Contributors of Change Within a Business

There are three types of contributors of change;  Instigators of Change, Implementers of Change, and Resistors of Change.   Each of these people are vital if any business is going to succeed.  Here’s why.

Instigators of Change are the people with uncontrollable passion.   They may often have ungrounded ideas, but their ideas might also be essential to the business’ success.  Many times, these are the people who are focused on the reward and oblivious of the risk.

Implementers of Change are the people with the technical skills needed to implement just about anything.   They often possess seemingly unbounded knowledge, and bring tremendously creative solutions to match equally difficult challenges.

Resistors of Change are the people who are usually the doubters.   They often fear change, and have a self-serving vested interest in averting it.  Many times, these are the people who are focused on the risk and unconvinced of the reward.

We need all three types of people to be successful.   The instigators are needed for their passion and for their ideas.   The implementers are needed for their innovative solutions.   The resistors are needed to keep the whole process grounded, to point out flaws, and to ensure that if the project does proceed, that every “i” is dotted and every “t” is crossed.   Each contributor is responsible for the success of the changes.

Just as the political system in the US has checks and balances, so do the contributors of change.  The implementers project a pragmatic perspective onto the instigator’s idealistic concepts.  The resistors harden the solution by weeding out potential failure points in the implementer’s solutions.   The instigators set the end-goal and many times, also the target deadline – ensuring an end in sight.  In the end, an innovative and successful change can take place.  Win-Win-Win.

Where does job stress come from, and what can we do about it?

Many of us have experienced stress at the job.   Perhaps we feel a muscle twitch, a migraine headache, or even our blood pressure might skyrocket.   Is there anything that we can do to be less stressed?   Let’s explore.

Empowerment is stress reducing.   Enabling others to make as many decisions as is prudent is one way of reducing their stress.  Having less on our plate reduces our stress.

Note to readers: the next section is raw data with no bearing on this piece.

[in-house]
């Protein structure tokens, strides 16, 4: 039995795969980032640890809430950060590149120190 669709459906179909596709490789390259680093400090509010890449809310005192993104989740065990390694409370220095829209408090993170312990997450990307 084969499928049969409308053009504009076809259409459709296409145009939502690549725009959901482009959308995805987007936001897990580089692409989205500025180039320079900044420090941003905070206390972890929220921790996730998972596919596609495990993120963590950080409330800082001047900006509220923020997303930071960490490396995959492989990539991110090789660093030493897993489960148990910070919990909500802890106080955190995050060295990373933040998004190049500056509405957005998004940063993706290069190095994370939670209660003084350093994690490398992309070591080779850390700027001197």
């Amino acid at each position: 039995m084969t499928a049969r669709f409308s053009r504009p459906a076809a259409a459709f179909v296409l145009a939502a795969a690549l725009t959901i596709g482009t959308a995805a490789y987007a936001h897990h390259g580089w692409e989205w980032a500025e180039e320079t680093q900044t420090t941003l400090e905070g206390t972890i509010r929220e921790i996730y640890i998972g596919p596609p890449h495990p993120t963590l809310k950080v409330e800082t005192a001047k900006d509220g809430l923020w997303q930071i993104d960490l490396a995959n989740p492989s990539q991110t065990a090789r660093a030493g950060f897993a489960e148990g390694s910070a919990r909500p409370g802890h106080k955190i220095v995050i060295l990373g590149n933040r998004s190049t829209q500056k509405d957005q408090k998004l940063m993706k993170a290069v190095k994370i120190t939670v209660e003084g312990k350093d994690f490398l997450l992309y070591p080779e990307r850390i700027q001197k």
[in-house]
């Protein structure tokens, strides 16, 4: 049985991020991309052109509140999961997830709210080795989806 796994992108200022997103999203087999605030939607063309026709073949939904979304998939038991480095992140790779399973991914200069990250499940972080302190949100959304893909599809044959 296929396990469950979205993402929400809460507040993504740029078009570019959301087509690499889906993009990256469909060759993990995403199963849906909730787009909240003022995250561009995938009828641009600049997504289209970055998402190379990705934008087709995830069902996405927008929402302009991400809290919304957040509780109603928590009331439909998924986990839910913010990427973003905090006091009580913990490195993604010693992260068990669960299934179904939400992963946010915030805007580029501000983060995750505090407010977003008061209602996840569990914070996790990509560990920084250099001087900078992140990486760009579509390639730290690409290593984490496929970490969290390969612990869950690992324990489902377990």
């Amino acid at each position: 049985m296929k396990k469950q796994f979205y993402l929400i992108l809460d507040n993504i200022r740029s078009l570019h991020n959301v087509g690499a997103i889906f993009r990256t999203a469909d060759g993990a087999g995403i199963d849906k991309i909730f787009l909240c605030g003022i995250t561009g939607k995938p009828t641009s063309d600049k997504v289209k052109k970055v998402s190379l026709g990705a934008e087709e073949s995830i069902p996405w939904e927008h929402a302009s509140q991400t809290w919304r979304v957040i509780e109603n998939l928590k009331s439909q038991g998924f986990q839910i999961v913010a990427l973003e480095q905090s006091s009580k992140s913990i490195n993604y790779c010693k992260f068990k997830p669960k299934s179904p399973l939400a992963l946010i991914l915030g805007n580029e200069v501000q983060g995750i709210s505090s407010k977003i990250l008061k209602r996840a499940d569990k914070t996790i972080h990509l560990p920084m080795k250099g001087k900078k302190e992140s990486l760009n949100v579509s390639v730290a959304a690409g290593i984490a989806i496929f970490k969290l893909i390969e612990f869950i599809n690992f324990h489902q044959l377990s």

The long way may take longer than taking shortcuts, but doing so will reduce stress later on.  When facing the choice, always try to avoid taking shortcuts.  Do things the right way the first time.

Be direct when communicating with others.  Avoiding confrontation is many times a precursor to passive aggressive behavior.  Whether you are the aggressor or the subject of the aggression, both parties will be subjected to stress.   It is always better for us to directly communicate with others, especially when our opinions differ.

Inform the uninformed.  Working for someone who shoots first and asks questions later can be very stressful.   Sometimes their decisions may be based on falsehoods rooted in ignorance.  Our job is not to be the victim.   Our job is to keep our bosses and peers informed.  Working for or with people who are informed will reduce conflict, which in turn will also reduce our stress.

Use your internal compass instead of an external one.  When we feel external pressure, we sometimes flip flop with our ideas.  We quickly, and many times incorrectly, doubt ourselves. We are often better experts in the subjects of our decisions than our critics are.   We need to believe in our decisions independently from criticism.   If we can be honest with ourselves and willing to swallow our pride if we make mistakes, then we can use our internal compass to tell us if we are headed in the right direction or not.  Having more confidence in our decisions will help us to be less defensive and that alone will help reduce stress.